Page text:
I am very, very hopeful NAMI will be interested to publish these four new submissions sometime this year. Believe me when I say the last two article drafts are absolutely stunning. On the other hand, I haven't explained what the first reason was for my lack of posting. I have already shared why, but I wanted to address this issue here and more in the future. It is not wrong to want to wrap yourself in a warm blanket of positive feelings. If I could every day, oh believe me I would. However, many people with mental health conditions have a difficult time talking about their negative daily experiences and feelings.


Mental health professionals involved in treatment are not the only necessary source of support. Emotional support from friends and family is important for someone with a mental health condition. Not having a genuinely helpful person to turn to on a personal level can be very difficult.


Sure I have already shared negativity about how my holiday season went. Most or all of you are probably still reading this. However, surrounding many people like me is an unspoken expectation to hear 'good' news. Sometimes only good news. Not how poorly you may be doing on any given day, how depressed or anxious you are feeling. Not again... Still? Why? Have I sought help? What did the counselor tell me to do? Not that anyone who reads this doesn't care; of course not. But for someone like me, who has been stigmatized for a long time, I depend greatly on my friends as a support system because I've had bad experiences in treatment environments.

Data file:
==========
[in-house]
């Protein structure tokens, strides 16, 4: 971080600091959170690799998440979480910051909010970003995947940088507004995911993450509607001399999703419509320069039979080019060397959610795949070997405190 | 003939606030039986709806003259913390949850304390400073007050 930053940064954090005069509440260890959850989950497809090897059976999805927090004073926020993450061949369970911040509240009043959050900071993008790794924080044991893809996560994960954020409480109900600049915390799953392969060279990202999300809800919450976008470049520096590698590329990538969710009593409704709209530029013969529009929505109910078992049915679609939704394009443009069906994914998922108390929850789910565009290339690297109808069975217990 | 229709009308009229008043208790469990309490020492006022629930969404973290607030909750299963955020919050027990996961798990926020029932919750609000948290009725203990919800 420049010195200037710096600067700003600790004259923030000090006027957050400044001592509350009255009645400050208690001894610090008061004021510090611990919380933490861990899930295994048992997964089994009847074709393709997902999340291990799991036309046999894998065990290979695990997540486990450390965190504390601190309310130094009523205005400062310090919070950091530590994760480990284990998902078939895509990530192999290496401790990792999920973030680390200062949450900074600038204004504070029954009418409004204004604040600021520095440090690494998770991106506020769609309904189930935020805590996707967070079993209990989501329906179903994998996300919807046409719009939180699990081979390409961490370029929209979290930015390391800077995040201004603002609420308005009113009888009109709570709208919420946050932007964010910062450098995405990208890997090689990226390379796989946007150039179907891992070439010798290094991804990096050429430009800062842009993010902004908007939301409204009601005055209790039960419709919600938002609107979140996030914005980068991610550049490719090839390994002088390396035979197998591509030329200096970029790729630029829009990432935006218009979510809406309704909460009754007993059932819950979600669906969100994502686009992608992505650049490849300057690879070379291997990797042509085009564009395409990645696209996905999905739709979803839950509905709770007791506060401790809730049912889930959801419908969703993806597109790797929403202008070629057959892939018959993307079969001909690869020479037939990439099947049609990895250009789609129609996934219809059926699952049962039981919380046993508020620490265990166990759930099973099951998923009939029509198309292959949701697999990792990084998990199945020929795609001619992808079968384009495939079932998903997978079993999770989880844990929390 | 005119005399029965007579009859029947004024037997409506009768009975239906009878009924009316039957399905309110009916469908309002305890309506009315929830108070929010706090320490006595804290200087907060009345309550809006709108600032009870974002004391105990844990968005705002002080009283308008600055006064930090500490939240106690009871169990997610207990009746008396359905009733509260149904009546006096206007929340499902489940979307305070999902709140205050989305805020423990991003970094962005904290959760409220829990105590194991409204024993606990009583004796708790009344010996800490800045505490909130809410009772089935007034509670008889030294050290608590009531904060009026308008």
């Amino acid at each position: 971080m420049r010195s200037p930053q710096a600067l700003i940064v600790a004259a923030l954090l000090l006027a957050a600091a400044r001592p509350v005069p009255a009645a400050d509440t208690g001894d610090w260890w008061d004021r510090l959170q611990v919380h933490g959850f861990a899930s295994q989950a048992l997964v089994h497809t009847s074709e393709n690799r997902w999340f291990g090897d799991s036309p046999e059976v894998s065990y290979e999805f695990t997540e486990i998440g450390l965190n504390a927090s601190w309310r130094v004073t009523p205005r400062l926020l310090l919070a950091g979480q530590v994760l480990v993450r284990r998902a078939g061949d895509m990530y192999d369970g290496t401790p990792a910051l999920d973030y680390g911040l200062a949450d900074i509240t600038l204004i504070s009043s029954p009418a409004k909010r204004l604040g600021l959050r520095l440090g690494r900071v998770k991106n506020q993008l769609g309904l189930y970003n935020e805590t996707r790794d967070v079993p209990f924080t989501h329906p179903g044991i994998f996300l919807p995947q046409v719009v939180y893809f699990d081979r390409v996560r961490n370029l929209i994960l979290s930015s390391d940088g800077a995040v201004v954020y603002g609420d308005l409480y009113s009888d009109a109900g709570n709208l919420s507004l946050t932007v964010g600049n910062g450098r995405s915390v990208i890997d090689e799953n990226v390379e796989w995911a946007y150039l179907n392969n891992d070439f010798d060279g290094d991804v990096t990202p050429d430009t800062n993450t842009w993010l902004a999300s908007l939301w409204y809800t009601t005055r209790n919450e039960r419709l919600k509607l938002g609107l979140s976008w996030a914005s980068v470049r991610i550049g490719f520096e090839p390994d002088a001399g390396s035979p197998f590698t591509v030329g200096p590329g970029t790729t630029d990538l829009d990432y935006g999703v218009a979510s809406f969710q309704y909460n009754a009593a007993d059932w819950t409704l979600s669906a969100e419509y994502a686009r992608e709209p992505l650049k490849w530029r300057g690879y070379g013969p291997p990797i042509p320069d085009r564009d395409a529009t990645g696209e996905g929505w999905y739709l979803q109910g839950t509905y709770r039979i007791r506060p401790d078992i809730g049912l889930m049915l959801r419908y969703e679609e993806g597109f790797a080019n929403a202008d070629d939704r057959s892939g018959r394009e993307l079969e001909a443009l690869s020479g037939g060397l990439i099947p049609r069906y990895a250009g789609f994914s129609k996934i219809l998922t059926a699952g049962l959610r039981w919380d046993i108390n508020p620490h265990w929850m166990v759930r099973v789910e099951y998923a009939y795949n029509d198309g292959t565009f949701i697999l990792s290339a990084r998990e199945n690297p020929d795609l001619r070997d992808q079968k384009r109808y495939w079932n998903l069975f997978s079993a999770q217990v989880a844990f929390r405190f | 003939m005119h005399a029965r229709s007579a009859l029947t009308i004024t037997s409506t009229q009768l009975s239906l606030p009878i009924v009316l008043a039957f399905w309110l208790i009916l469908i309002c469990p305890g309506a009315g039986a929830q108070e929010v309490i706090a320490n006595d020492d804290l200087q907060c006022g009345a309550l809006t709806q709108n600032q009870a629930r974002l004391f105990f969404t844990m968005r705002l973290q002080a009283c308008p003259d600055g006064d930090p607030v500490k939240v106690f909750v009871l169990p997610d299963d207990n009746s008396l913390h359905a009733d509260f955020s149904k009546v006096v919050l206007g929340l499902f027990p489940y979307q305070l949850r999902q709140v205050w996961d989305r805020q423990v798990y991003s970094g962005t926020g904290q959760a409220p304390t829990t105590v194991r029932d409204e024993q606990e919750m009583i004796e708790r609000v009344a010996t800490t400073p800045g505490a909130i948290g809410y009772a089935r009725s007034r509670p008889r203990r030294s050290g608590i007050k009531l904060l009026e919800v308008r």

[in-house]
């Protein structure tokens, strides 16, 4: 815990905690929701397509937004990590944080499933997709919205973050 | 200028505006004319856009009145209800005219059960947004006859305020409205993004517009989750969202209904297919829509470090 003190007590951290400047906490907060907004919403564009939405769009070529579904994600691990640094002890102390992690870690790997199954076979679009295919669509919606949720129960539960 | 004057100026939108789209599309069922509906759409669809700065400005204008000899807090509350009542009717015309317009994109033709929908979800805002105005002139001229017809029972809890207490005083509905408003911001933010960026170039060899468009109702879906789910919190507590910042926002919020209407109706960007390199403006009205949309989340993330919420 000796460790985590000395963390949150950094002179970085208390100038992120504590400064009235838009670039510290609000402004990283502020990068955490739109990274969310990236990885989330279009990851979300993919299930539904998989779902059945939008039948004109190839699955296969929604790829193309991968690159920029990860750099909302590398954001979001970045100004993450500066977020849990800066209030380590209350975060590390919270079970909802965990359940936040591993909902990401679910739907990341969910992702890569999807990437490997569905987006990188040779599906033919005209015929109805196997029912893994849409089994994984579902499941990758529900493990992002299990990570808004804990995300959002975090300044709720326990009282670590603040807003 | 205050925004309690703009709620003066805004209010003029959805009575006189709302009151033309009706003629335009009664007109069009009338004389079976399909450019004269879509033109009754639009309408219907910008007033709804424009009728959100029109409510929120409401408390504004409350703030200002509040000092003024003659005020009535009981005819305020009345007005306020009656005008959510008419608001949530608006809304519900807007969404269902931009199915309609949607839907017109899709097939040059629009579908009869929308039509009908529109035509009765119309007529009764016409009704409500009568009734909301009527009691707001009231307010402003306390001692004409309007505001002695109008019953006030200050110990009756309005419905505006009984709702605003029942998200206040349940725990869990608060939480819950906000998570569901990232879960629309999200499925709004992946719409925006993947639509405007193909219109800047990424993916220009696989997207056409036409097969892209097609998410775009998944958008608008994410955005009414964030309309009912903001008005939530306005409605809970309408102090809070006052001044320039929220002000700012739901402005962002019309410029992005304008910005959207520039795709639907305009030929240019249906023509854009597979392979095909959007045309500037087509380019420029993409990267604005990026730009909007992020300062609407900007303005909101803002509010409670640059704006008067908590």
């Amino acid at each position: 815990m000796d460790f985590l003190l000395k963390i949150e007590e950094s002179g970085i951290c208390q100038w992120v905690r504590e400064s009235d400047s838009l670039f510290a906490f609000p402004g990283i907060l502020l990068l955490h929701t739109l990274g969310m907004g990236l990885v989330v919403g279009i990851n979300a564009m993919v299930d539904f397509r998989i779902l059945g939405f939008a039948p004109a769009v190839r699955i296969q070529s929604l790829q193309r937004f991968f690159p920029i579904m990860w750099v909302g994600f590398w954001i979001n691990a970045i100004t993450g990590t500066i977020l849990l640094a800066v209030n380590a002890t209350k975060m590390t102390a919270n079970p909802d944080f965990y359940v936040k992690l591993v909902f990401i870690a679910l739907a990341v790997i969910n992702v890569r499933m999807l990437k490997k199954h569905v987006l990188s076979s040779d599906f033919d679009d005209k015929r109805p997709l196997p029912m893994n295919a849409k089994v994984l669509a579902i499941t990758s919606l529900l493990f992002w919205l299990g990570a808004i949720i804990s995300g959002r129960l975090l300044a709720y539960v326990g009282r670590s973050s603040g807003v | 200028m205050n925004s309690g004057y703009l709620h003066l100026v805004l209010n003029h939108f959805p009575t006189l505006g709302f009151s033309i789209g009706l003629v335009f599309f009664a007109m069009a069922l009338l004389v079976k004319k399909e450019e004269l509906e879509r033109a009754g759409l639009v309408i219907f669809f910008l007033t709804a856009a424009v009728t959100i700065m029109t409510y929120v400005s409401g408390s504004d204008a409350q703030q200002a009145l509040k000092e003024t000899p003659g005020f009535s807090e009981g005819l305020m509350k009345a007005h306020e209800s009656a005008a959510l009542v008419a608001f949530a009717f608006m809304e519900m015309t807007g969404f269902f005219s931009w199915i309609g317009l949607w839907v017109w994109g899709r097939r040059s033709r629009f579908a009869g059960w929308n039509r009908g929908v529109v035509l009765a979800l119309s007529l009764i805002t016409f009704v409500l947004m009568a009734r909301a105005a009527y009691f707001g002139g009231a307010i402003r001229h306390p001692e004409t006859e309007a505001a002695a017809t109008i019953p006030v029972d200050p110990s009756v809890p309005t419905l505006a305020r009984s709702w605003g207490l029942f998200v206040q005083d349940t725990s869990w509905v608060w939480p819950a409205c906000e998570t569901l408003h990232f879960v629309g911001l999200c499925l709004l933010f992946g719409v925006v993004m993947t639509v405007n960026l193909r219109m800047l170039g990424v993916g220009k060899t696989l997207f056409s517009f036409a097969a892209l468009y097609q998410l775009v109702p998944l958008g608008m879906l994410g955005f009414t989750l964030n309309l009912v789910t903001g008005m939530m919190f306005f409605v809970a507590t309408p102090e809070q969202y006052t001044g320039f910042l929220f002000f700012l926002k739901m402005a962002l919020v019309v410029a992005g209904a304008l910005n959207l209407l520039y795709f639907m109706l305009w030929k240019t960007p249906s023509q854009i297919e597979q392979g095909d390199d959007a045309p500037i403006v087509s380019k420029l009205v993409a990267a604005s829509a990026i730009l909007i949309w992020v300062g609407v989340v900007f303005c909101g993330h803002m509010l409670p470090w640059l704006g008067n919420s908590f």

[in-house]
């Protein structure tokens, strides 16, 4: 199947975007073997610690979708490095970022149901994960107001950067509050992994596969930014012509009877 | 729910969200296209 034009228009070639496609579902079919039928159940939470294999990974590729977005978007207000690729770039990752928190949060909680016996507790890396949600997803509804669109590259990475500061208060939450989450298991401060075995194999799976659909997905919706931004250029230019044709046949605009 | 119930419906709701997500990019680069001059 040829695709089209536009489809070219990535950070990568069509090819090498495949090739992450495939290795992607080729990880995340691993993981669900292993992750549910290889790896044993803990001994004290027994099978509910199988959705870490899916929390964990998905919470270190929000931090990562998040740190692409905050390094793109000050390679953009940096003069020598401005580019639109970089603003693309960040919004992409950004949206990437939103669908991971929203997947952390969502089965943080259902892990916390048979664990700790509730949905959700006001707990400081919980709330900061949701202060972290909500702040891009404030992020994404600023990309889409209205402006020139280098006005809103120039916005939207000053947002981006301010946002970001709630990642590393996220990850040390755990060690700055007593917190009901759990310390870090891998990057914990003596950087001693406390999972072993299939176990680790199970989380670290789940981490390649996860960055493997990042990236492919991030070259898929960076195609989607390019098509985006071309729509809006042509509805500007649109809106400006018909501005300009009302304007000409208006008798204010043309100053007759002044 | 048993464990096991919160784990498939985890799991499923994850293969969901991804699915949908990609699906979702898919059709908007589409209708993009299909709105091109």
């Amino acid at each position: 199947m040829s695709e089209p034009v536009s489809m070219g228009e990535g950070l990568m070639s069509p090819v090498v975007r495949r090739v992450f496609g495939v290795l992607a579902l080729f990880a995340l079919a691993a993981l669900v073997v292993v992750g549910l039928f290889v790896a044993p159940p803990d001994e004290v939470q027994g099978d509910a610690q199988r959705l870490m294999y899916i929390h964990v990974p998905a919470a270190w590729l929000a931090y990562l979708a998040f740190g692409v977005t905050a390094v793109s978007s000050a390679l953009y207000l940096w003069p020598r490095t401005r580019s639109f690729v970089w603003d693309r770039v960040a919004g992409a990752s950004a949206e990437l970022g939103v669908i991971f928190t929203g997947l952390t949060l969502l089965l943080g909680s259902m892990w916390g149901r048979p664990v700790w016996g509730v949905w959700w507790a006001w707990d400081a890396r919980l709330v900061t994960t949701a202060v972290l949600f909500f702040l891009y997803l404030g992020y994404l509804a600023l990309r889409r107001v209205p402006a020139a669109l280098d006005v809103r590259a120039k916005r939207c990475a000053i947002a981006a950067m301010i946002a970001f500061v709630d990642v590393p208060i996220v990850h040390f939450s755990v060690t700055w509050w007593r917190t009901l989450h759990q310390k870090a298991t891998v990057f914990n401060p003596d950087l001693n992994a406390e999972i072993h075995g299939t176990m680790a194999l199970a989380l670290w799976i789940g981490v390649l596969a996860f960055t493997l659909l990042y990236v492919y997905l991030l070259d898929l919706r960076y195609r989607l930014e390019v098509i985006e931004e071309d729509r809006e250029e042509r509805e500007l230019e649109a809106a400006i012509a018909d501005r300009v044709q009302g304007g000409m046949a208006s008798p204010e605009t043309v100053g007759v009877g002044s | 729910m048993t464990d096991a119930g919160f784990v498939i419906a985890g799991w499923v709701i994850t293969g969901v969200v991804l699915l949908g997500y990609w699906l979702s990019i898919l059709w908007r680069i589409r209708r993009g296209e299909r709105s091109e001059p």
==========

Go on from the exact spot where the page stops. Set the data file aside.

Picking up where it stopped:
Quite often I have to put forth a lot of emotional energy every day to deal with my situation mostly alone. This is from the impression that sharing my negative reality is not what people want to know about. Thankfully, I do have a best friend who I converse with almost on a daily basis. She has been one of the best people I have been able to connect with, because we are both honest, realistic, and are able to discuss our mental health issues and feelings. Optimism that everything will be alright does not work for everyone. Especially with me. Many people have a tough time feeling confident or being able to talk to someone about how they are doing if it involves negativity.


Guilt usually keeps me from saying anything at all. On any given day, I don't want to say my life is not in a happy-go-lucky place. No offense intended to anyone this may apply to. A considerate check, in private, if you are curious or concerned how a person is doing can go a long way. Even more so if the friend, family member, or even considerate co-worker has mental health diagnoses as I do. I wholeheartedly and sincerely thank those who have checked on me in recent memory, and extend to them the kindest appreciation. It sure beats being told I drive a certain kind of car or live in a certain part of the community...


If you can really get me to laugh, good humor is one of the best medicines I've found.


As I wait and dearly hope NAMI will be interested to publish my four new submissions, I am probably not going to post a new blog entry for a couple months at minimum. The days and months ahead are becoming increasingly challenging to deal with. I owe and thank my slowly developing mental health treatment team for their weekly efforts to get me on track. Especially the best Resource Case Manager I could have ever hoped to be assigned to. In the near future, I may also have the luck of connecting with a renowned advocate from the West Coast as well. That in and of itself would make my year beyond even my best expectations.


Thanks again to all who read this. More updates as they become available.

Categories: To Know Me Better, Mental Health & Awareness